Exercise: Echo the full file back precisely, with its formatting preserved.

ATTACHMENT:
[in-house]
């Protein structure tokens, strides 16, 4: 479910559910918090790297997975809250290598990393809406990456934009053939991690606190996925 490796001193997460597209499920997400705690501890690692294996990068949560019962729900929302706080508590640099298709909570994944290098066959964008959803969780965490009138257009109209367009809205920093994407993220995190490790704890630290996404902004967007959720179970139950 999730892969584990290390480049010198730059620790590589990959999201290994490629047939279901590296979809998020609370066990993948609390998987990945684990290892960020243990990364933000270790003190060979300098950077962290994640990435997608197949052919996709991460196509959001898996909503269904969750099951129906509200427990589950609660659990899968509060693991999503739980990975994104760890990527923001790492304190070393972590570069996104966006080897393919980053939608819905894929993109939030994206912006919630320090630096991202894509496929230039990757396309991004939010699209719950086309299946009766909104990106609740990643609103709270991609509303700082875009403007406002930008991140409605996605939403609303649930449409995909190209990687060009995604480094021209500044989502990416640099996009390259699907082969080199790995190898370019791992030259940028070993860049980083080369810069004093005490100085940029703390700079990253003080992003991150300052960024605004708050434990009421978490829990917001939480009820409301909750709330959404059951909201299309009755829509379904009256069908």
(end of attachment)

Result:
[in-house]
């Protein structure tokens, strides 16, 4: 479910559910918090790297997975809250290598990393809406990456934009053939991690606190996925 490796001193997460597209499920997400705690501890690692294996990068949560019962729900929302706080508590640099298709909570994944290098066959964008959803969780965490009138257009109209367009809205920093994407993220995190490790704890630290996404902004967007959720179970139950 999730892969584990290390480049010198730059620790590589990959999201290994490629047939279901590296979809998020609370066990993948609390998987990945684990290892960020243990990364933000270790003190060979300098950077962290994640990435997608197949052919996709991460196509959001898996909503269904969750099951129906509200427990589950609660659990899968509060693991999503739980990975994104760890990527923001790492304190070393972590570069996104966006080897393919980053939608819905894929993109939030994206912006919630320090630096991202894509496929230039990757396309991004939010699209719950086309299946009766909104990106609740990643609103709270991609509303700082875009403007406002930008991140409605996605939403609303649930449409995909190209990687060009995604480094021209500044989502990416640099996009390259699907082969080199790995190898370019791992030259940028070993860049980083080369810069004093005490100085940029703390700079990253003080992003991150300052960024605004708050434990009421978490829990917001939480009820409301909750709330959404059951909201299309009755829509379904009256069908």